"Some of the major drawbacks associated with the proposed MetrolinX project are:
1) the loss of the Multi-Modality GO/Via in Oshawa – this reflects a poor lack of vision at a time when there is world-wide recognition of the need to better integrate transit, irrespective of mode, and there is a proposal to integrate the railways with the airport on the west-end of Toronto;
2) bring a high level of car traffic in Oshawa and Bowmanville, as well as create a local “Parking Problem”, thus inducing road congestion and worsening environmental parameters;
3) jeopardize future plans to provide GO Rail service on the CP Line itself, something that would provide a practical transportation alternative to North Whitby and North Pickering residents and thus, make them less likely for continued dependence on their cars," the Oshawa Express letter said.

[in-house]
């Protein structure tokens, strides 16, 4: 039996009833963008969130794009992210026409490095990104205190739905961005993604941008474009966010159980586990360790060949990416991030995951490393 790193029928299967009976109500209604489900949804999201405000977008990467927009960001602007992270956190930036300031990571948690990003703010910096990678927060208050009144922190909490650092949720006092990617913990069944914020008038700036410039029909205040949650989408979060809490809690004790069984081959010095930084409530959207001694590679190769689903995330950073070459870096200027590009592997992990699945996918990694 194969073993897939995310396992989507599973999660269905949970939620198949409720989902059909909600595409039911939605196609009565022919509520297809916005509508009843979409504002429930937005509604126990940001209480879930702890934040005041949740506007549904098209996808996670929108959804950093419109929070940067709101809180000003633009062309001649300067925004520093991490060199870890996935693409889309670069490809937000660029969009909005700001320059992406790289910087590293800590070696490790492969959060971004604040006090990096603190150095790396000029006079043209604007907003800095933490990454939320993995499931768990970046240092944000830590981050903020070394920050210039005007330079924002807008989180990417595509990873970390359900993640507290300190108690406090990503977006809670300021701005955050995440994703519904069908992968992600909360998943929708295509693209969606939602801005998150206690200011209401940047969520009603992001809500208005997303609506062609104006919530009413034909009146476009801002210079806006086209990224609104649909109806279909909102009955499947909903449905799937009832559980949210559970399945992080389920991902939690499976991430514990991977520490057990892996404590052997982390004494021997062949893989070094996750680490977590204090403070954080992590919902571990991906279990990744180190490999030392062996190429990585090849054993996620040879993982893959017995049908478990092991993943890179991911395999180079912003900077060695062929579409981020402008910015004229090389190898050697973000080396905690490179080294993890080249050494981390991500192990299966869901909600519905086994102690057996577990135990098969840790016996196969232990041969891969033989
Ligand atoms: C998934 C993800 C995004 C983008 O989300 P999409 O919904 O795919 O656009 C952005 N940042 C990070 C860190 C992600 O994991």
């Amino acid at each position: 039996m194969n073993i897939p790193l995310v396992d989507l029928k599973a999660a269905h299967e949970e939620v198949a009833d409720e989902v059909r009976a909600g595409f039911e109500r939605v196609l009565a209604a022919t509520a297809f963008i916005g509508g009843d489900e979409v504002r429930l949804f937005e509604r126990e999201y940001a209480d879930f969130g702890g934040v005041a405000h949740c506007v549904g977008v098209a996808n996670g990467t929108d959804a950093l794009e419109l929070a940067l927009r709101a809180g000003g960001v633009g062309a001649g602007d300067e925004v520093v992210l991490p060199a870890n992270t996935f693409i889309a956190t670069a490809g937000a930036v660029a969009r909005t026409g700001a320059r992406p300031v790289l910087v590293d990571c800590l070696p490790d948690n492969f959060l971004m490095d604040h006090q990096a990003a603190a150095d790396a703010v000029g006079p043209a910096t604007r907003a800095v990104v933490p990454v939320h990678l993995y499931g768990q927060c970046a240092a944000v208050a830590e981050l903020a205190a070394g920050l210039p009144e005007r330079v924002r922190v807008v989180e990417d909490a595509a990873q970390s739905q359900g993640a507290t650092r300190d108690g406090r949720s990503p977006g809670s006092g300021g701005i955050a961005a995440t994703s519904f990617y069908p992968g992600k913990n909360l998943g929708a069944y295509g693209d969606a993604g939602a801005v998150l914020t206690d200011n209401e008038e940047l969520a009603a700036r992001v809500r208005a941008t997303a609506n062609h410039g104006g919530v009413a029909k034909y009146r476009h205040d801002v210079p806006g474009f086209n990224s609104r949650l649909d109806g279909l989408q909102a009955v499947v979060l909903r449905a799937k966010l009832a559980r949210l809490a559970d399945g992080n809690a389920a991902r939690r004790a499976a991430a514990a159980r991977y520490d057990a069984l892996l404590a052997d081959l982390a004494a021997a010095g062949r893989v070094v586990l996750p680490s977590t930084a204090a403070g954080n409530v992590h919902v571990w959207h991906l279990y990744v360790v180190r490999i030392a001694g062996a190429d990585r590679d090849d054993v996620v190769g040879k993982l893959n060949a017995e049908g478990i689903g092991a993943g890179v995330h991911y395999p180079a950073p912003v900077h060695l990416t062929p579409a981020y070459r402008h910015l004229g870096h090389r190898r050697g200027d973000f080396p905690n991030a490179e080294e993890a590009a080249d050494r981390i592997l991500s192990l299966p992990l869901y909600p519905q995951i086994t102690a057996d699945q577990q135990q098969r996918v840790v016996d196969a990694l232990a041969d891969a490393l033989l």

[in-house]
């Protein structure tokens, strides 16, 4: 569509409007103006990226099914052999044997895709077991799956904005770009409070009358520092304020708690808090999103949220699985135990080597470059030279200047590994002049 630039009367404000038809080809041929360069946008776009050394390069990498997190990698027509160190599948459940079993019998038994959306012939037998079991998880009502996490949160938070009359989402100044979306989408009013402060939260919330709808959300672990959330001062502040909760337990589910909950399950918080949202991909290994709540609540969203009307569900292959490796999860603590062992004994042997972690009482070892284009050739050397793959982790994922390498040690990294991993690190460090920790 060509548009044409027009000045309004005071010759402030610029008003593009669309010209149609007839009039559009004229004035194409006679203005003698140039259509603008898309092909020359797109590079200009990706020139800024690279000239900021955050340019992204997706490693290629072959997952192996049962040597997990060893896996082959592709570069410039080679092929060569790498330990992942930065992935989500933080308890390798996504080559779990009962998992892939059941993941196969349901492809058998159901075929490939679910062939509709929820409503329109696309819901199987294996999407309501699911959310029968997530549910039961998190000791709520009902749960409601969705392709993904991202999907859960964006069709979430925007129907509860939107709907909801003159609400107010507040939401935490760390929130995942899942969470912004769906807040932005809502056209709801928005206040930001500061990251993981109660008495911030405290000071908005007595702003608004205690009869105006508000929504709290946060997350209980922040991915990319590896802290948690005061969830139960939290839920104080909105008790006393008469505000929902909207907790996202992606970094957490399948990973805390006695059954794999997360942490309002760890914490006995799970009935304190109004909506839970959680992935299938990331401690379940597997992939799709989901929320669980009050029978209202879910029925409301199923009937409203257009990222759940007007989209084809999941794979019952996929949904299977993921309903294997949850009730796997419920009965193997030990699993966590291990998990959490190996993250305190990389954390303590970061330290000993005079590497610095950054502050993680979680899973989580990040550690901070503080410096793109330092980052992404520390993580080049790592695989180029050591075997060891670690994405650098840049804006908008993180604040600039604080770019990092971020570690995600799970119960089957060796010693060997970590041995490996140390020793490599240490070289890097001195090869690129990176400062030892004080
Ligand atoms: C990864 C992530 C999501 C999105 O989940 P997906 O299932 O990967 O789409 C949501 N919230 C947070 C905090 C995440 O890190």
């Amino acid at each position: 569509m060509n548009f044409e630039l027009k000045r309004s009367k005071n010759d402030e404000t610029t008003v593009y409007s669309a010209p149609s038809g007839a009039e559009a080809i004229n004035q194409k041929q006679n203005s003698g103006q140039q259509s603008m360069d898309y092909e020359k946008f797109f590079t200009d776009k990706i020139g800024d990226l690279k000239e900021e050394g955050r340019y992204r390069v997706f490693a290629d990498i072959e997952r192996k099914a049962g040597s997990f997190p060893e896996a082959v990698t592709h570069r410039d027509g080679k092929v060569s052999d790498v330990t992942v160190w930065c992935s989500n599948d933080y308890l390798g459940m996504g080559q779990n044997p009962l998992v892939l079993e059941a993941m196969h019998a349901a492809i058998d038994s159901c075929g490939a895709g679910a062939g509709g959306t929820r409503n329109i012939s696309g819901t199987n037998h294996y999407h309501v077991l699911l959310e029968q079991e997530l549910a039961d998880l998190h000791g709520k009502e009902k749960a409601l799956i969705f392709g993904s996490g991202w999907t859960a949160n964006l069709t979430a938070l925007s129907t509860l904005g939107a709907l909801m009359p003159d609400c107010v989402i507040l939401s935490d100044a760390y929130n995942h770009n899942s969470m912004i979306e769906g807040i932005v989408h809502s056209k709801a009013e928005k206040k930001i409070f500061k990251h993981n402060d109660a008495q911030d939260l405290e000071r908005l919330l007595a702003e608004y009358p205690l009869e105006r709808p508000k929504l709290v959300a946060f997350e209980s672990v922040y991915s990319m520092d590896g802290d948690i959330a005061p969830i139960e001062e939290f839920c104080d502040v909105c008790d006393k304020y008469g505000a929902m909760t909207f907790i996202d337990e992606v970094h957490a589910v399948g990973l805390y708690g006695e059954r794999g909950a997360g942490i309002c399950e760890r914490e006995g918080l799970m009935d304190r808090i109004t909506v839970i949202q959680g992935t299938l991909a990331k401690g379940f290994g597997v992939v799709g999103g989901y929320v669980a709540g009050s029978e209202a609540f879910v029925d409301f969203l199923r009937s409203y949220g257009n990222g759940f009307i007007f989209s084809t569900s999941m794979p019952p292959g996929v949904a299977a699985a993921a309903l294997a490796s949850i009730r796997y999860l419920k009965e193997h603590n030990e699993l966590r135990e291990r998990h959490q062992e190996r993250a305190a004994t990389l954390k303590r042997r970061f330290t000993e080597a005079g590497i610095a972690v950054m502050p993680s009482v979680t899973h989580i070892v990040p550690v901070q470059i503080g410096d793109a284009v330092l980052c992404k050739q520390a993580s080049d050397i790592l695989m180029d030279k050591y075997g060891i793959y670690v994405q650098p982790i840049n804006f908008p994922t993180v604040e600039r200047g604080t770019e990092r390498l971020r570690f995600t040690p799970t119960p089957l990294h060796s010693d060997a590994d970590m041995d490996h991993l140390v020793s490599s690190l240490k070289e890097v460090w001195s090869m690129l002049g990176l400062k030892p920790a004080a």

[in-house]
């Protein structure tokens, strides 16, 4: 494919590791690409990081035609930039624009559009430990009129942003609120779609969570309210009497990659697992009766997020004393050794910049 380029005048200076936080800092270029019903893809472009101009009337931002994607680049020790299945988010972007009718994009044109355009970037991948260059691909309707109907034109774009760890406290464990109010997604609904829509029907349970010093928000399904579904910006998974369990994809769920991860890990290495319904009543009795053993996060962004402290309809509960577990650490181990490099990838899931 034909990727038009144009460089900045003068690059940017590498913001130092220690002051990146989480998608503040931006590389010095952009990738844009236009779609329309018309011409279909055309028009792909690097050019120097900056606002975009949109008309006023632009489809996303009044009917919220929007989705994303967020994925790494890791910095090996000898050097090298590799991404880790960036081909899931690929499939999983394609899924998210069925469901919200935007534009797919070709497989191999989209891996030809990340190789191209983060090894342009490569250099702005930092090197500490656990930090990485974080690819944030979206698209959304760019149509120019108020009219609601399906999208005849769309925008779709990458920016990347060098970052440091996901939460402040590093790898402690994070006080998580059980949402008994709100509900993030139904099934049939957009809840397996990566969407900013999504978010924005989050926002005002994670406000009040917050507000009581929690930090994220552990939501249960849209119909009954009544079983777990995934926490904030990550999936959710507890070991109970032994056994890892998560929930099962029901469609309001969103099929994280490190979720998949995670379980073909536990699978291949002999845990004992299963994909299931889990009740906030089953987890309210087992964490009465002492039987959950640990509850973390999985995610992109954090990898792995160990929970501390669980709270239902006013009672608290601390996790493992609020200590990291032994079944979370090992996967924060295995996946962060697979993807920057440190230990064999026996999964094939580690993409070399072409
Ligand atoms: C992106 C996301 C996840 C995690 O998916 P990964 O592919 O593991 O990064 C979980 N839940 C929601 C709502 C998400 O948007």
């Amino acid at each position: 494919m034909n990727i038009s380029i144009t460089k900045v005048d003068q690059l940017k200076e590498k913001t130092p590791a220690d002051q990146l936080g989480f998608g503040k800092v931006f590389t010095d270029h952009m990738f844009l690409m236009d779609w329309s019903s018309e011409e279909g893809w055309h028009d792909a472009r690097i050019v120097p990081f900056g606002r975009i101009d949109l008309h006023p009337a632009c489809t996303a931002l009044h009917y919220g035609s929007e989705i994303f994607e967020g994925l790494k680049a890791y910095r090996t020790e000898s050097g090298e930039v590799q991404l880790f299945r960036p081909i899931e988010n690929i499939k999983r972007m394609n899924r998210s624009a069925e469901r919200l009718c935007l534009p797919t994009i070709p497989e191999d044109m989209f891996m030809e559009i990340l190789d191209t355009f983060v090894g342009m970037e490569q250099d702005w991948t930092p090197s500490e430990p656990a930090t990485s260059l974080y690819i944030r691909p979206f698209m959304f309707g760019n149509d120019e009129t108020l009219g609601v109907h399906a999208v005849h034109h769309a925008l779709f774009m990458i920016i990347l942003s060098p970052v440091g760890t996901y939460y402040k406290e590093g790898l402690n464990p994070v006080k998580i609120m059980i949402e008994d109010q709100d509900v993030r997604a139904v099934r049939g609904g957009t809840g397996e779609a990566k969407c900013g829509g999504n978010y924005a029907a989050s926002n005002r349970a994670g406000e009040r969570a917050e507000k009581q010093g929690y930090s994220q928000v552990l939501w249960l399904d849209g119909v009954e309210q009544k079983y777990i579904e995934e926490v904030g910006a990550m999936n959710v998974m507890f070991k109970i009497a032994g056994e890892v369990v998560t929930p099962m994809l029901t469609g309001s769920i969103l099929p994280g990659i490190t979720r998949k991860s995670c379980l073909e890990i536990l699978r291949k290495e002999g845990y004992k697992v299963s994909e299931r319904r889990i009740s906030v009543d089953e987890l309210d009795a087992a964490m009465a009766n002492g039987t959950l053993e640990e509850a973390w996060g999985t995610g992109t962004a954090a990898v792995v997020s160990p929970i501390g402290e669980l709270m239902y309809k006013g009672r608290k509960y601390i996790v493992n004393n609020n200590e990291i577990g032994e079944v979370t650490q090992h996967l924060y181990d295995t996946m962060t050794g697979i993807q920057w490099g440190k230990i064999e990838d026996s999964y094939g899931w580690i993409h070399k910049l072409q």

Bridges: Mercier, De la Concorde overpass, Champlain and I-35
The surprise closure of the southbound span of Montreal's Mercier Bridge is causing transportation chaos in Montreal. On June 17 the Gazette's Andy Riga reported on the state Montreal's bridges.
"In December, a study by the Delcan engineering firm contained troubling conclusions about the Champlain: "The possibility (of) a partial or complete collapse of one span ... cannot be ruled out."If one external girder fails, "it could cause a progressive collapse of an entire span," the report added.
"The eight-lane span of the (I-35) innterstate highway plummeted into the Mississippi River in 2007, killing 13 people and injuring 145 people. A subsequent investigation ... blamed the failure of the bridge on the same part now under scrutiny on the Mercier. Known as a gusset plate, the metal plate is used to unite multiple structural members of a truss bridge," the Montreal Gazette reported.